Simply put, the NHL has struggled as of late. Their average U.S. viewership, per NBC, is down 20 percent from the 2016-17 season to now. Scoring is at an all-time low as teams are embodying much more defensive mindsets. The Arizona Coyotes exist. Officiating is terrible according to the general consensus. It seems as though their greatest current assets are… none other than the 90s-esque suit choices of Barry Melrose.
But how could we fail to mention their most troubling downfall?
The biggest detriment to the National Hockey League is the viewer’s inability to see the black puck gliding across white ice.
What could the NHL possibly do to combat this? Making its debut in the 1996 NHL All-Star Game was the FoxTrax, more commonly known as the “glow puck.” This innovative new twist to the traditional hockey puck featured technology allowing it to be tracked using infrared transmitters and sensors strategically placed throughout the rink. Directly stated, the puck glowed blue. This light was radiated in order to allow television viewers a clearer view.
NHL Commissioner Gary Bettman, hinted at a possible variation of the old glow puck to soon return to the game during his acceptance speech for his induction into the Broadcasting and Cable Hall of Fame in New York.
In the instance that the puck traveled at speeds greater than 70 mph, the blue glow would transform to red, leaving behind it a “comet-like tail.” Although this innovation led to other, much more useful, additions including the NFL’s yellow first-down marker as well as the MLB’s “K-Zone,” frankly it sucked. It was discontinued at the conclusion of the 1997-98 season after a short two-year tenure.
How could the NHL possibly have thought this would be an enhancement to the game? Imagine if other professional sports leagues established similar gimmicks…
Here’s what a few would look like:
Imagine you switch the channel on your television to watch your beloved Golden State Warriors. You’ve been a die-hard fan since like… 2015. Since Steph Curry has also been your favorite player since his first MVP season, you can’t wait to see how many 3’s he’s sunk. Would you enjoy waiting one to two minutes of game time until NBA announcer Mike Breen reiterates for the seventh time that Steph has hit five 3-pointers? Absolutely not. That would be miserable.
Rather, the NBA could turn the view of the court into a virtual shot chart, highlighting the amount of field goals converted as well as missed. This shot chart would be completely dependent on who is currently controlling the ball, changing constantly.
Who wouldn’t much rather focus on the continual flashing of green dots and red X’s, ultimately resulting in chronic photosensitive epilepsy than watch the game? Nobody in their right mind.
In all seriousness, this would be an obvious distraction. The NHL’s implementation of a glowing blue light to illuminate the puck seems to solve one problem, simply with an additional, even worse problem. Doesn’t this remind you of every commercial for any medicine ever in which the side effects of the drug are often 100 times worse than the condition they’re intended to treat?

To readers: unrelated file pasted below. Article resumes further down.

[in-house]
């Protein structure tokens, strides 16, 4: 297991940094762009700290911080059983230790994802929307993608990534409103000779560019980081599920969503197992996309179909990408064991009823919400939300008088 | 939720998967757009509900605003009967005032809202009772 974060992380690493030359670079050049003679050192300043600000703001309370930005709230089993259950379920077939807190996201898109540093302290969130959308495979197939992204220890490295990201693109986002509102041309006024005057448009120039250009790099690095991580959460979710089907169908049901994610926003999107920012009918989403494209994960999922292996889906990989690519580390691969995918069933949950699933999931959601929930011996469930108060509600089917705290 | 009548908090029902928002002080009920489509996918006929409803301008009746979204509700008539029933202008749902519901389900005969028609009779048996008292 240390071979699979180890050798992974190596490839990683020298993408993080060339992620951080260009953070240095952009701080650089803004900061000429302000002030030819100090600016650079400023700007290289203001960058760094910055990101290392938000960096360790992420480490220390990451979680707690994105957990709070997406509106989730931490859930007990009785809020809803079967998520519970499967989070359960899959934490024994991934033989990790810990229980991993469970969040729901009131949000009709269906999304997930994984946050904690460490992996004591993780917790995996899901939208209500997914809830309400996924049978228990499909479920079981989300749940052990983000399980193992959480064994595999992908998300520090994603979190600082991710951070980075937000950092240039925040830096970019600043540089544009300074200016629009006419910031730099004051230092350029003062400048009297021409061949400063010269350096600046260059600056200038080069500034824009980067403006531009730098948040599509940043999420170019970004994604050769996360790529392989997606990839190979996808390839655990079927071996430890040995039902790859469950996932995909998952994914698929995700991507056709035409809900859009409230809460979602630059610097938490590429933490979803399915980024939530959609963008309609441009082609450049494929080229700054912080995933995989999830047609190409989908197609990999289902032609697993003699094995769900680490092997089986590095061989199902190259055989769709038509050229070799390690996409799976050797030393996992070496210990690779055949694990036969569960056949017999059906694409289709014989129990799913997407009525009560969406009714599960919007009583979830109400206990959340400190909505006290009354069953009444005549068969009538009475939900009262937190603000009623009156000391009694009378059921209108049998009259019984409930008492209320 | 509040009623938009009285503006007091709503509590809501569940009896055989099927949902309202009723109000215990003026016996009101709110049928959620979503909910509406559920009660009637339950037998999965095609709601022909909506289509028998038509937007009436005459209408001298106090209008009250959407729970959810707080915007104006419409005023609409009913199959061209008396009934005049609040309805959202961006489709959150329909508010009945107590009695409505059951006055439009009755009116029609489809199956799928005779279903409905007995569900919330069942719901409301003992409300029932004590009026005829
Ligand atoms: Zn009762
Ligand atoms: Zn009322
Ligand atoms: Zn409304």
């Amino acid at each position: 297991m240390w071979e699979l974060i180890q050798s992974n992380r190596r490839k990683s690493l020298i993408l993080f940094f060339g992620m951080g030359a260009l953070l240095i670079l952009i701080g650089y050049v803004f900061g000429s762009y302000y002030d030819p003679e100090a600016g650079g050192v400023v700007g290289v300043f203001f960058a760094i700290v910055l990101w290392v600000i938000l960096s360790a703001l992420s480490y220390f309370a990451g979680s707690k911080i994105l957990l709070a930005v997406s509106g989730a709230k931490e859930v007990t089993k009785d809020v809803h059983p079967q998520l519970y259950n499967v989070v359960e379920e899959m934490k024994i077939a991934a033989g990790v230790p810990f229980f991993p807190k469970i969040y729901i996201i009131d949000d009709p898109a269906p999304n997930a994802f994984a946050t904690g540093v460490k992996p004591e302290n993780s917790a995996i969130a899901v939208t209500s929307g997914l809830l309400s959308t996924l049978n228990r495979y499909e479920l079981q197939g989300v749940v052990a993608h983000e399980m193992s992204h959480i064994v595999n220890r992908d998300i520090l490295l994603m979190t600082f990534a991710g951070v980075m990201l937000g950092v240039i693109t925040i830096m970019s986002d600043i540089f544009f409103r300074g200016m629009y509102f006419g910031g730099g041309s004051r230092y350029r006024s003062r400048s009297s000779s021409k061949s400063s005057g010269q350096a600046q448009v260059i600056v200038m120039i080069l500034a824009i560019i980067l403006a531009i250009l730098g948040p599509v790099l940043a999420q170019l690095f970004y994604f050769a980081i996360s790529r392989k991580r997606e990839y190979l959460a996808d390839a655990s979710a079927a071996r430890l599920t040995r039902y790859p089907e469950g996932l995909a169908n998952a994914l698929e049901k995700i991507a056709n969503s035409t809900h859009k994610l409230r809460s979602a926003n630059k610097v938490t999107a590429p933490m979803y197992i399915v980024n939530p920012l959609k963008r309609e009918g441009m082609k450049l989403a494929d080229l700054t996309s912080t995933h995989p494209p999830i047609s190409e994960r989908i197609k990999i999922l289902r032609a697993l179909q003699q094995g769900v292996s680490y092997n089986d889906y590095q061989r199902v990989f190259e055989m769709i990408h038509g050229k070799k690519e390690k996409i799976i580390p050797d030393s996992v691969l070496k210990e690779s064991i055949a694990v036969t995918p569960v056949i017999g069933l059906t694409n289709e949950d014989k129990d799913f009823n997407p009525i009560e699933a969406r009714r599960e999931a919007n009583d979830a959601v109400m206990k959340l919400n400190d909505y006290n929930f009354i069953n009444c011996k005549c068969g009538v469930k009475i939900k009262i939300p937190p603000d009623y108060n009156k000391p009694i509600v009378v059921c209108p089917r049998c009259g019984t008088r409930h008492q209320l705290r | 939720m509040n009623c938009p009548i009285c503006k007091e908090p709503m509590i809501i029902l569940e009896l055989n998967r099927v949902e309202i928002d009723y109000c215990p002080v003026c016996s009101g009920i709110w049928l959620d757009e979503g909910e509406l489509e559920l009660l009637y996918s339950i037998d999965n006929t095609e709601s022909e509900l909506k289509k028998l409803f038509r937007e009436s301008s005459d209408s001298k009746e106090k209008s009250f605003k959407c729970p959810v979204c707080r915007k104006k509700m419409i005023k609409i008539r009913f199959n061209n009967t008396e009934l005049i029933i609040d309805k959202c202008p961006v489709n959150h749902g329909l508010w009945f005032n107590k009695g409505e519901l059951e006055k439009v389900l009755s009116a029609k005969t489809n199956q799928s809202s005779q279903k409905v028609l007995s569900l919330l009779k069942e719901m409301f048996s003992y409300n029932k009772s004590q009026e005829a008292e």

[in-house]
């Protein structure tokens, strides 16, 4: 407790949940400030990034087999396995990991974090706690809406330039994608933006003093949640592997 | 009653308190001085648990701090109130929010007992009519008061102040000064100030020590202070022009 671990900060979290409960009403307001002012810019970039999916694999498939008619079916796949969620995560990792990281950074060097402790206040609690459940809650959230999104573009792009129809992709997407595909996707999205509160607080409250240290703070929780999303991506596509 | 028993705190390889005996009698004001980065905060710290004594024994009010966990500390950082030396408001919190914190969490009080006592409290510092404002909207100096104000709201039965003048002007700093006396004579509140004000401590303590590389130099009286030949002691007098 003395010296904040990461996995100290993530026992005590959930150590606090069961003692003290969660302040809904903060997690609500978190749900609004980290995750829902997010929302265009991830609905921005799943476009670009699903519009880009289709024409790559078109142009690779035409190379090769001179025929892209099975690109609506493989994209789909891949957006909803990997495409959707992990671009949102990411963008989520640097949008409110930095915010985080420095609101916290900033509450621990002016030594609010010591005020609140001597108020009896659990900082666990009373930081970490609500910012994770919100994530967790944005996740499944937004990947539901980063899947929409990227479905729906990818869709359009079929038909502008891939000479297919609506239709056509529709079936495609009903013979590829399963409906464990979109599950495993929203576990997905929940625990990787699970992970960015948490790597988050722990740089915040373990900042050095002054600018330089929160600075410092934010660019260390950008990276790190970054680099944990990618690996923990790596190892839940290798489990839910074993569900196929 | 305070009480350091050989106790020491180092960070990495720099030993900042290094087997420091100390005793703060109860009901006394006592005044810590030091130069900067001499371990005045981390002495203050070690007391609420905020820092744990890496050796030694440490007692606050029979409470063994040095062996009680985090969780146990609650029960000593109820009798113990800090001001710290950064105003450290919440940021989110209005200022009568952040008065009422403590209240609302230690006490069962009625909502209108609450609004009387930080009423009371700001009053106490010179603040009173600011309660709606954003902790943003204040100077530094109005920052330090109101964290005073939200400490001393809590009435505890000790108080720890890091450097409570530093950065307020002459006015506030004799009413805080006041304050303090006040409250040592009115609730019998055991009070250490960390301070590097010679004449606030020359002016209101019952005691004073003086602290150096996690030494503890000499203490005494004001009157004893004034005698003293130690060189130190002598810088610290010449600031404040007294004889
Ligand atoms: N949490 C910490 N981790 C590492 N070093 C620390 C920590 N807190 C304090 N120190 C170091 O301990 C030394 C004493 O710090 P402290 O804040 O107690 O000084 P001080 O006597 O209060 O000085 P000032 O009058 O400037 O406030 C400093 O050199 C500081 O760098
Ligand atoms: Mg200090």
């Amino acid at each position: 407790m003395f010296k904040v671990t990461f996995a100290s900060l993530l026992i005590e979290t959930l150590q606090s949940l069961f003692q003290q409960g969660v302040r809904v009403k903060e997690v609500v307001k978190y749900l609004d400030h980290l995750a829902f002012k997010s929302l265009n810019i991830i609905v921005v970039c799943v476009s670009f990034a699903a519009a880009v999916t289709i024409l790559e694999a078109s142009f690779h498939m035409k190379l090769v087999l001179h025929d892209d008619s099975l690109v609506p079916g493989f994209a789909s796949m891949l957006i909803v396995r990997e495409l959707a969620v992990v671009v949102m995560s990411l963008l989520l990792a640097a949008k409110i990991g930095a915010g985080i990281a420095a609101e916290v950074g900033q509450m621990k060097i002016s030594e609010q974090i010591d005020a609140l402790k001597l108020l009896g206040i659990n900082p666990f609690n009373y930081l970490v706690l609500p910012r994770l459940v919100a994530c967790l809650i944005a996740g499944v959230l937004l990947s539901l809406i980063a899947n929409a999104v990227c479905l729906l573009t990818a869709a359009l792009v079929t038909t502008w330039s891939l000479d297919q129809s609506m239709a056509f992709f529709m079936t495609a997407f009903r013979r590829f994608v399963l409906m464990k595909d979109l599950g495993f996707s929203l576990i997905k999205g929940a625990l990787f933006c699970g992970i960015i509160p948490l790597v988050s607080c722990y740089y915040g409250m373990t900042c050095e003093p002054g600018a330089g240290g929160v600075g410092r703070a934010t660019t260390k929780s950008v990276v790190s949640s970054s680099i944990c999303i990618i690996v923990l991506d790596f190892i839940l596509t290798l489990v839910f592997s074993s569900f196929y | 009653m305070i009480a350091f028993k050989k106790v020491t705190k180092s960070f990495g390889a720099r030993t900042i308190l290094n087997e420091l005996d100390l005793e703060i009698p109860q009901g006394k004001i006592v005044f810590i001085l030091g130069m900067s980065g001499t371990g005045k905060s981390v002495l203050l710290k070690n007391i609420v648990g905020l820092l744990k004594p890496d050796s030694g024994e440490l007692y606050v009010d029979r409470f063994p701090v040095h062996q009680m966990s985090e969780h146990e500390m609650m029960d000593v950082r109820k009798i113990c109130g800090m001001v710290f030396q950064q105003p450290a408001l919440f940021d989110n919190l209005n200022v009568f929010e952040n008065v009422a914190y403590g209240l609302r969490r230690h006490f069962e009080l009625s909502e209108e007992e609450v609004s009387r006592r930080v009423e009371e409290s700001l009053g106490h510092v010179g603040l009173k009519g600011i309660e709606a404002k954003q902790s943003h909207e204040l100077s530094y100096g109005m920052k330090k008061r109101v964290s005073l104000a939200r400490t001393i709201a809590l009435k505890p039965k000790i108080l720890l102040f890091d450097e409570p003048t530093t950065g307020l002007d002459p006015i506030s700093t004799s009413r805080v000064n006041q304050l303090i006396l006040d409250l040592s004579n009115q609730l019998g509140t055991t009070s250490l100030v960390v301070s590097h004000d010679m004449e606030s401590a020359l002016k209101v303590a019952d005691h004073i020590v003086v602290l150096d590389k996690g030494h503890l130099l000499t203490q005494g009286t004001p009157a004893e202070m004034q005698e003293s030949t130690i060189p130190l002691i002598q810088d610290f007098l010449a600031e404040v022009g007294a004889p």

You turn on your fifth New York Yankees game in the last two weeks, in hopes of finally seeing outfielder Aaron Judge do something besides get sent back to the dugout on strikes. Luckily for you, Judge makes contact and it’s hit well over the center fielder’s head, one-hopping the fence and almost hitting the ‘408’ feet sign. How far did that ball actually go though?
Each baseball would be programmed to immediately specify exactly how far it has traveled, in real time. That number, increasing until landing, would be flashing directly next to the baseball.
The color of the ball would also change, depending on its range of distance; a six foot bunt showing a glowing yellow baseball, meanwhile a 450-foot Giancarlo Stanton home run illuminating red. Seem intriguing?
Hopefully it would be intriguing enough to allow me the strength and willpower to actually sit through an entire Major League Baseball game, prior to October.
Maybe that’s still wishful thinking.
You turn on your favorite team, the Cleveland Browns. You believed the feelings of pessimism were at an all-time high, right? You’re wrong…much like your preseason prediction of the Super Bowl being brought back to Cleveland.
If the NFL were to ever introduce player ratings, mobile and shown in real time underneath every player, there would be mixed emotions by fans across the nation. Yet, the majority of the discontent, of course, would reside in Ohio’s sports haven considering their player’s lack of favorable ratings.
Viewing individual matchups for other teams, however, including the very talented roster of the Pittsburgh Steelers, would be an encouraging sight.
Nonetheless, inevitably distracting.
Rather than actually observing the game, I would personally be analyzing every matchup, making predictions in my head as to which play would yield a 75 overall to overcome his 92 overall matchup.
Ultimately, all these innovations would cause an immense amount of distraction among viewers, leading to fewer views and declining ratings.
The glow puck lasted for a single season in the NHL. This innovation, thought to be one of futuristic nature, is trapped in the past. What the Sports makes the league think its comeback will be a successful one?